It may not always hit headlines, but when it works it is much more satisfying.

    • October 6, 2010 10:06

      Thanks. You make a good point – crisis-based messages may attract attention, but how far they manage to engage people into taking positive environmental action is certainly open to debate. Have you come across any particularly engaging or creative methods of environmental messaging that you think have been more successful?

      • October 6, 2010 10:26

        In a long ad, and latterly enviro, career… few sadly.

        Not strictly enviro, but the only one that springs to mind is (Oxfam’s? That’s a bit telling, I guess if not) effective use of the phrase ‘Give a man a fish and you feed him for a day..’

        That, in one neat summary, told me the problem, the solution, and how my money or time could be used.

        Vague ‘do this, or else, er, something bad’ headless chicken efforts tend to be selective in the accuracy of the first, downright vague on the second, and as to the third, often show me how money better used on doing good can be squandered on luvvies jetting around the planet gaining accolades for spreading alarm in high profile ways.

  3. October 6, 2010 15:18

    I figure this debacle shows up a couple of fault lines in the strategy. First, you cant trust the ad industry and assorted media luvvies to make the environmental case – their first love is consumerism. Secondly the catastrophic message is diminshed by putting it in an advert trying to persuade us to do the right thing. This is fairly obvious when one makes a critical evaluation of ‘Act on Co2’. If we are looking at a catastrophe people expect a government response. And if that response is just an ad campaign then some wil conclude it can’t much of a catastrophe . The moral argument looks bigger than the moral imperative , hence many will see the ads and conclude it’s just a conscience thing.
    In short the Act on CO2 campaign is the government’s way of looking like they are doing something .

    • October 6, 2010 17:35

      I regret that, while ActOnCO2 never matched No Pressure for gross out foot-shooting, it has had its moments too. Recall Bedtime Story? Went down a storm, even with Ed Miliband rushing about ‘explaining what it meant’. One ironic result was the Science Museum Climate Exhibit delivered a public poll in total reverse to that expected, resulting in it needing (doubtless expensive) rebranding. Current messengers seem not to be serving the messages well at all.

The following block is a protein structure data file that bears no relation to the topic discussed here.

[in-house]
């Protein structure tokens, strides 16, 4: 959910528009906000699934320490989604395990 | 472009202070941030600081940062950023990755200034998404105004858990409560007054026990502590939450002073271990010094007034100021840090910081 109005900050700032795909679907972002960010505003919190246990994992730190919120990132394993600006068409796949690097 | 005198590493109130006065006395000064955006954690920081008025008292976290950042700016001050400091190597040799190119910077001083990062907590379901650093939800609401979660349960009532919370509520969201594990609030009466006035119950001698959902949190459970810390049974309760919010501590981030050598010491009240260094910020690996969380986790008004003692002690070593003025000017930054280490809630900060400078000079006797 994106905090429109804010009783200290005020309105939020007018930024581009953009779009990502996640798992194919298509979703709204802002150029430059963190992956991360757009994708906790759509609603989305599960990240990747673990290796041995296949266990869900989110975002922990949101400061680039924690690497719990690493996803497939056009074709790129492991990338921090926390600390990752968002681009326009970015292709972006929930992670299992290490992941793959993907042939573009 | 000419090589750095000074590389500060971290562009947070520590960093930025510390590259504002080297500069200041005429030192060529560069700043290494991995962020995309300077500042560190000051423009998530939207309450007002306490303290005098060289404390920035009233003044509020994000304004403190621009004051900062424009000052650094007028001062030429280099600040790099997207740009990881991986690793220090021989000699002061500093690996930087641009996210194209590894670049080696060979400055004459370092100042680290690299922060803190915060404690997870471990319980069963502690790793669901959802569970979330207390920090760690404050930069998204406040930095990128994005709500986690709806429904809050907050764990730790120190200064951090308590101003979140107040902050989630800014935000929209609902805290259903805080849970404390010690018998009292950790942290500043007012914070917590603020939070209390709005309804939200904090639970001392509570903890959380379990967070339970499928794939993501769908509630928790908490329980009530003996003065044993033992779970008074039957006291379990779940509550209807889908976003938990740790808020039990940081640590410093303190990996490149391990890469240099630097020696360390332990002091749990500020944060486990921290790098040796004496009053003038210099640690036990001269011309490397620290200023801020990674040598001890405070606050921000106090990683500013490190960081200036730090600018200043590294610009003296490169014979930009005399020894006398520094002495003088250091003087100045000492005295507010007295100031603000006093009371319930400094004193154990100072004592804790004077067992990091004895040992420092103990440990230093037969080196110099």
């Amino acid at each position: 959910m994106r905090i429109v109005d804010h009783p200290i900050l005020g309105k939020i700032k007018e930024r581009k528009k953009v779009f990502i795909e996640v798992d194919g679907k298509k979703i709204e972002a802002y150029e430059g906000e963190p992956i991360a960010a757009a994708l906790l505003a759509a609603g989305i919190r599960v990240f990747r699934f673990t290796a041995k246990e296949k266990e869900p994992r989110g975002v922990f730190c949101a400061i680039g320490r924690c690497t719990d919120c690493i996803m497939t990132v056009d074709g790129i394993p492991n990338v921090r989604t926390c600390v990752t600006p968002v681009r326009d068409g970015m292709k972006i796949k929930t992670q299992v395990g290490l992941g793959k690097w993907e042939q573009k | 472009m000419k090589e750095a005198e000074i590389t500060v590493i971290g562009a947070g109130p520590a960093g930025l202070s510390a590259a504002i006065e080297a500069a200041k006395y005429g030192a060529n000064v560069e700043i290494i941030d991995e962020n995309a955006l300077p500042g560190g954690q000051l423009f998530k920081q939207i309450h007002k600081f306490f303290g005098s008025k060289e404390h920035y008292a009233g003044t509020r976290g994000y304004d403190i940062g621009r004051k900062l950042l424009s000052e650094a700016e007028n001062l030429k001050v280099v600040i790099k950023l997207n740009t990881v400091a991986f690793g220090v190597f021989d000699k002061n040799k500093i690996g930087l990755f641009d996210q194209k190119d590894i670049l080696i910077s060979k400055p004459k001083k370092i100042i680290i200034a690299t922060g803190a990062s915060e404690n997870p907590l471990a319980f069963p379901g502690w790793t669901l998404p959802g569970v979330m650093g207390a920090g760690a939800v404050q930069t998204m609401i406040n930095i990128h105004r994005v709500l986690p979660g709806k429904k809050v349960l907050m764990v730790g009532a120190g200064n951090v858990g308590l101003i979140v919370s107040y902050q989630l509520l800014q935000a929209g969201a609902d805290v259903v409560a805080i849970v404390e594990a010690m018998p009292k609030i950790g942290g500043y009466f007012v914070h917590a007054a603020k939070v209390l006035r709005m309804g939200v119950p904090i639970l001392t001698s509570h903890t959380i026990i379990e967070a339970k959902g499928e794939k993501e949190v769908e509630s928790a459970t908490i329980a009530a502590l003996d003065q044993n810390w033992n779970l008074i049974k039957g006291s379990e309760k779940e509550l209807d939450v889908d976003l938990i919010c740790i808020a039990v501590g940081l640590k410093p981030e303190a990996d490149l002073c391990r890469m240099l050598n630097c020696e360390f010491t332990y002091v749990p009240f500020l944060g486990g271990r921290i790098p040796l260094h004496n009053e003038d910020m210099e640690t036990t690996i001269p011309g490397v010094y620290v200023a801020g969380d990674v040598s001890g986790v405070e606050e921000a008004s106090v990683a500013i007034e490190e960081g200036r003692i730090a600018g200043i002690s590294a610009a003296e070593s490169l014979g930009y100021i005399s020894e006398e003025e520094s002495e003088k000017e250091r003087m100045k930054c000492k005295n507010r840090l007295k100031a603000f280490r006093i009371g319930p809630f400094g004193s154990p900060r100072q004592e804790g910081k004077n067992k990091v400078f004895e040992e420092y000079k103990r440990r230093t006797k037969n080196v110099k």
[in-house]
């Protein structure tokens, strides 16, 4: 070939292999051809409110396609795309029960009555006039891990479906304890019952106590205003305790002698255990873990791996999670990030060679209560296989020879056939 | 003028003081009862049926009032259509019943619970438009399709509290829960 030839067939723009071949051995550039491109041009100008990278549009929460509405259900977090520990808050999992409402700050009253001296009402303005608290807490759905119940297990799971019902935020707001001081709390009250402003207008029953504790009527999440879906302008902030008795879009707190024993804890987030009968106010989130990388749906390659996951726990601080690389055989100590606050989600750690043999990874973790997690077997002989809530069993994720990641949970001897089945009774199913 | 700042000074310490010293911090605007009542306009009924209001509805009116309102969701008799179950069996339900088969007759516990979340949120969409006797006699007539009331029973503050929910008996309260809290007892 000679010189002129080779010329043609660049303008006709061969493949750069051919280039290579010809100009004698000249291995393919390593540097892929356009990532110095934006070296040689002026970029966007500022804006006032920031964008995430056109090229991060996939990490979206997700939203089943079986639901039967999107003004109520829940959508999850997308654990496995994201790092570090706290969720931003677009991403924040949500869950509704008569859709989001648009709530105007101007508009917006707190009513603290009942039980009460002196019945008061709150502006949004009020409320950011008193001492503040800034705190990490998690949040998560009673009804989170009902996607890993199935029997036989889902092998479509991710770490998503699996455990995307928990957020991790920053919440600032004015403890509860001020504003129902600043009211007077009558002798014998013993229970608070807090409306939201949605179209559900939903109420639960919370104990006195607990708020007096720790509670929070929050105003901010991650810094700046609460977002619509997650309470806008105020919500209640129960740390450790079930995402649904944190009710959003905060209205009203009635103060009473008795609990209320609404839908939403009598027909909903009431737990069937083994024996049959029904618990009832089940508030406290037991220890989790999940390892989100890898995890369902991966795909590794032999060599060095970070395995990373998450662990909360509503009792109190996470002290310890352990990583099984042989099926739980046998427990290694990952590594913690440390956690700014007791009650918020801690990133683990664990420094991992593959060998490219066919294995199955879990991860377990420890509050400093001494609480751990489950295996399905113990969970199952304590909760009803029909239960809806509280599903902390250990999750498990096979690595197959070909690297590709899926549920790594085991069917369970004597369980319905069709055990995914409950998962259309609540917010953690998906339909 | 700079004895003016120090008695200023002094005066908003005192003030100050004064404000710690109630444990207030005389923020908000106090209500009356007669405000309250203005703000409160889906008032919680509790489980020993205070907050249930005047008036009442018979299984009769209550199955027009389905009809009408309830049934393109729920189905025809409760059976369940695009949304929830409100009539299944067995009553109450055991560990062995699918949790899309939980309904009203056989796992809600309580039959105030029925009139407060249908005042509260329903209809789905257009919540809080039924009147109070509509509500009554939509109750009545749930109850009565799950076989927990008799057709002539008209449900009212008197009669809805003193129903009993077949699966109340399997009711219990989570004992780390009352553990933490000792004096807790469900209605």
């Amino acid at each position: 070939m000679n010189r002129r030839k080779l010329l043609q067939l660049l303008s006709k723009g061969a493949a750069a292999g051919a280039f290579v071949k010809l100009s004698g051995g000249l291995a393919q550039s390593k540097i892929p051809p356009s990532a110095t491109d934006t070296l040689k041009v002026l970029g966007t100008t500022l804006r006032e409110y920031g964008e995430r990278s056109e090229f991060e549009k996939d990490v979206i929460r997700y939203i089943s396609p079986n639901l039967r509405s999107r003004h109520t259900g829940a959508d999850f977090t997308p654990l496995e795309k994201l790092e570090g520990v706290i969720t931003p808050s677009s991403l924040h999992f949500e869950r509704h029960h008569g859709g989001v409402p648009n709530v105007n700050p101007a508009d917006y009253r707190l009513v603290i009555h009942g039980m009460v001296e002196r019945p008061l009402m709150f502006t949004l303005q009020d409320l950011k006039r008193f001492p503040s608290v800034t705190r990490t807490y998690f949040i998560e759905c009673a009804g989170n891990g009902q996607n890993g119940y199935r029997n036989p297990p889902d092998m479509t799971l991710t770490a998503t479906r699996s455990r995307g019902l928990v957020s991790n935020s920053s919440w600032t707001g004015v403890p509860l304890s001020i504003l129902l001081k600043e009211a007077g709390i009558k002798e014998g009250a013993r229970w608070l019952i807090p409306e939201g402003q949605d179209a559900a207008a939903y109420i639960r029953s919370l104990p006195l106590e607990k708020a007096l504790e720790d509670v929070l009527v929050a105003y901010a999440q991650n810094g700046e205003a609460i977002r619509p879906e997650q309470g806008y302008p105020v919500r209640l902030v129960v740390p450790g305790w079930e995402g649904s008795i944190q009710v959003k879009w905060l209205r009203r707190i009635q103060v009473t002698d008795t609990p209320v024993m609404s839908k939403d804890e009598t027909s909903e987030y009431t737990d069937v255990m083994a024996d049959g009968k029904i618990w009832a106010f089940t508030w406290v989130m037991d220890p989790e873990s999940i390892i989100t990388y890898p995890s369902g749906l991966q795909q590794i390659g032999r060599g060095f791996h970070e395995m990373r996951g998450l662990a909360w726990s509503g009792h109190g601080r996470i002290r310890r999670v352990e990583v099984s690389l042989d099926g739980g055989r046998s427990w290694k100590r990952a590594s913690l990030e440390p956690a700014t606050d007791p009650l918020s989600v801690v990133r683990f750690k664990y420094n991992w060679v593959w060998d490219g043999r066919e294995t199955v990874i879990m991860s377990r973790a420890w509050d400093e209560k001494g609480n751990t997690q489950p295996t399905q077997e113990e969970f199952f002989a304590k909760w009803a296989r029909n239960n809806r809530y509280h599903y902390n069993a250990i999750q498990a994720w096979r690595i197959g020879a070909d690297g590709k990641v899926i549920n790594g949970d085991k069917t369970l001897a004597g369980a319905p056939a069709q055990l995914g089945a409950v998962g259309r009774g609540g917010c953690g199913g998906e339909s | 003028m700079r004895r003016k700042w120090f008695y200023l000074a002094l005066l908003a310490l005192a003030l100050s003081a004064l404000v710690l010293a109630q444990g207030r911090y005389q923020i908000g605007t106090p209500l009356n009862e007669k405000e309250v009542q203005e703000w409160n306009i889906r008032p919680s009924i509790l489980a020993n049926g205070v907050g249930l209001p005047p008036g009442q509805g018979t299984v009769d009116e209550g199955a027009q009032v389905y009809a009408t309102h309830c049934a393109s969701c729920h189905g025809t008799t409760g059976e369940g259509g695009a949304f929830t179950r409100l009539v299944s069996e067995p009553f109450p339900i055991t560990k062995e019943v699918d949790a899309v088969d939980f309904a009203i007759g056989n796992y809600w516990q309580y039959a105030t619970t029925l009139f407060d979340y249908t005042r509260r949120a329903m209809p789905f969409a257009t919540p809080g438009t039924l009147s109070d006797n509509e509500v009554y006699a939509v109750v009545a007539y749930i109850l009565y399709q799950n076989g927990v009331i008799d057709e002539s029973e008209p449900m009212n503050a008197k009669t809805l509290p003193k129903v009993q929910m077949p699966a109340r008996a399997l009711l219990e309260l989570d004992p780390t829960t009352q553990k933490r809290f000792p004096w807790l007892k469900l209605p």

What I was equally interested in was the justification of a £6M production/media spend on this, which could have been much better invested elsewhere.

      To date, I have had no reply from any quango or in government I have so requested. That money has, literally, ‘gone up in smoke’.

      • October 10, 2010 18:31

        They aren’t justifying the spend because the real purpose of the campaign is to disguise government complacency. We all know that collective action is the only thing that will get us out of the hole. But ads appealing to our sense of virtue suggest the opposite and downplay the problem. The worst polluters have no sense of virtue. The core of our argument is that ‘green’ values should be shared values, but ads presenting them as an option suggest the climate crisis is not about shared values. They do more harm than good, IMHO.

  4. October 12, 2010 08:40

    Hi BFB, There is a maxim in advertising “The Medium is the Message”. It means that your audience isn’t paying too much attention to the minutiae of what you are saying, they are after all watching the tv for the programmes not the ads. We tend to forget that there is a wealth of ideas competing against us. Not all as directly as climate change denial, but since every product has a carbon footprint people’s consumerist habits are likely to reinforce their values. All this adds up to a mammoth task. The gist of what I am saying is that we have to challenge some core assumptions and we are not going to do that with advertising . Advertising is fine if you want to sell a product but to sell a new behavioural norm it sucks . A new behavioural norm has to be seen to be strong enough to stand up for itself. Ad agencies know that it’s far more effective to gently nudge people in the direction you want them to go rather than coming on all shouty. That way people may actually believe they have arrived at the decision the advertiser wanted , by their own free will, and are more likely ( with a bit of luck ) to continue to think that way.

    The thinking that I’m coming round to is that if the message is catastrophic (in AGW’s case probably) and the action needs to be collective (in AGW’s case certainly) then it seems daft to me to appeal to the individual to voluntarily and unilaterally behave in a way to avert the catastrophe. That is not a call to action it’s a demand on one’s conscience, and amongst other things it amplifies uncertainties. Maybe a schematic would help. I note that Monbiot is praising ‘Common Cause’ too now, must get on and read it.